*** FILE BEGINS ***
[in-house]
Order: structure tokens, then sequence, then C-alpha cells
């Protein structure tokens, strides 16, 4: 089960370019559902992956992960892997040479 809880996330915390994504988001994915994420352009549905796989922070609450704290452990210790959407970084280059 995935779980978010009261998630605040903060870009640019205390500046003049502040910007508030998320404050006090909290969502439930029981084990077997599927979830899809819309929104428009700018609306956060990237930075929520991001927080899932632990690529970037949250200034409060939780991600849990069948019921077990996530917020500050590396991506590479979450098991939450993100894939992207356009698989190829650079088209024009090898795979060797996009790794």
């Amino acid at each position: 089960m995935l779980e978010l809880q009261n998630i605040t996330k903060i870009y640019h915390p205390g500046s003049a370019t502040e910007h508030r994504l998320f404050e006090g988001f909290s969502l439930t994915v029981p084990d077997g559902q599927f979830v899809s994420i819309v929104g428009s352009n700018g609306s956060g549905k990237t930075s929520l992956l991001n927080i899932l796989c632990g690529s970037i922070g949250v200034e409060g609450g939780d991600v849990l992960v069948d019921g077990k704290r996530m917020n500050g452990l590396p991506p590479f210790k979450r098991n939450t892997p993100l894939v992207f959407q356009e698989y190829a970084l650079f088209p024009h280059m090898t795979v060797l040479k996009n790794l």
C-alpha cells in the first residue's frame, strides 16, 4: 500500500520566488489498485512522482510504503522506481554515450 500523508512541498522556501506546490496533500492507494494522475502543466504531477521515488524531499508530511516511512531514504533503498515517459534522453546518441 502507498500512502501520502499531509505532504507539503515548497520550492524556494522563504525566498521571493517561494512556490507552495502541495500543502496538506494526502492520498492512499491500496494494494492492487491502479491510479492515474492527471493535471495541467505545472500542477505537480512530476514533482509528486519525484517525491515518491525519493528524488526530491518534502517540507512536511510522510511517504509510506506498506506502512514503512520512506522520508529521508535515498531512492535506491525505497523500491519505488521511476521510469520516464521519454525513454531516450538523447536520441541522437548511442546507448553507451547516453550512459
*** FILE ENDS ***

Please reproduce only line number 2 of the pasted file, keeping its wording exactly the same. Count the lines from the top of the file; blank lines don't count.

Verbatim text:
Order: structure tokens, then sequence, then C-alpha cells